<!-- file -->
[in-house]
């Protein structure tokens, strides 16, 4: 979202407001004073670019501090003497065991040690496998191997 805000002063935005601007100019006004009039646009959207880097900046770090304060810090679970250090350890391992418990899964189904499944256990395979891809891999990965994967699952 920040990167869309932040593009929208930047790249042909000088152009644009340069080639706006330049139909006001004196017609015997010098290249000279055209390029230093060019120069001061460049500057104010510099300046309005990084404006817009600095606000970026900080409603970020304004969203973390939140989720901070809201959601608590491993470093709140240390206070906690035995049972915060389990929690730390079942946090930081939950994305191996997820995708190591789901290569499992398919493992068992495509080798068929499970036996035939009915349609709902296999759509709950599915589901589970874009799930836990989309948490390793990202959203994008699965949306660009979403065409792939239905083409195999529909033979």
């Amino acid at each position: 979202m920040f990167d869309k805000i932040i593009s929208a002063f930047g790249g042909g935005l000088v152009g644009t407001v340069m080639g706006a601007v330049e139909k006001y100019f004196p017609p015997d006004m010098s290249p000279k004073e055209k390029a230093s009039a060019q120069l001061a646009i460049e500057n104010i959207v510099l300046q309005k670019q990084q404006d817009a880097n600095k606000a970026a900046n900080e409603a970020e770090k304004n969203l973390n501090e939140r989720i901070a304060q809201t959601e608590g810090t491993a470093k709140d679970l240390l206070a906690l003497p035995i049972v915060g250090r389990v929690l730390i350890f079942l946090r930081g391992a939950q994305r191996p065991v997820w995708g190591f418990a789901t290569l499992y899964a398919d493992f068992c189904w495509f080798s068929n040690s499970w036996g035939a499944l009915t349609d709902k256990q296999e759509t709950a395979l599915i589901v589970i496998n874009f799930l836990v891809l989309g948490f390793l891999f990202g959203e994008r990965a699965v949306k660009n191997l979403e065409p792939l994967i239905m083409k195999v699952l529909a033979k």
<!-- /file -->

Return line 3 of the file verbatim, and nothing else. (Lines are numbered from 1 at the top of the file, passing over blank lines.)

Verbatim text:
């Amino acid at each position: 979202m920040f990167d869309k805000i932040i593009s929208a002063f930047g790249g042909g935005l000088v152009g644009t407001v340069m080639g706006a601007v330049e139909k006001y100019f004196p017609p015997d006004m010098s290249p000279k004073e055209k390029a230093s009039a060019q120069l001061a646009i460049e500057n104010i959207v510099l300046q309005k670019q990084q404006d817009a880097n600095k606000a970026a900046n900080e409603a970020e770090k304004n969203l973390n501090e939140r989720i901070a304060q809201t959601e608590g810090t491993a470093k709140d679970l240390l206070a906690l003497p035995i049972v915060g250090r389990v929690l730390i350890f079942l946090r930081g391992a939950q994305r191996p065991v997820w995708g190591f418990a789901t290569l499992y899964a398919d493992f068992c189904w495509f080798s068929n040690s499970w036996g035939a499944l009915t349609d709902k256990q296999e759509t709950a395979l599915i589901v589970i496998n874009f799930l836990v891809l989309g948490f390793l891999f990202g959203e994008r990965a699965v949306k660009n191997l979403e065409p792939l994967i239905m083409k195999v699952l529909a033979k």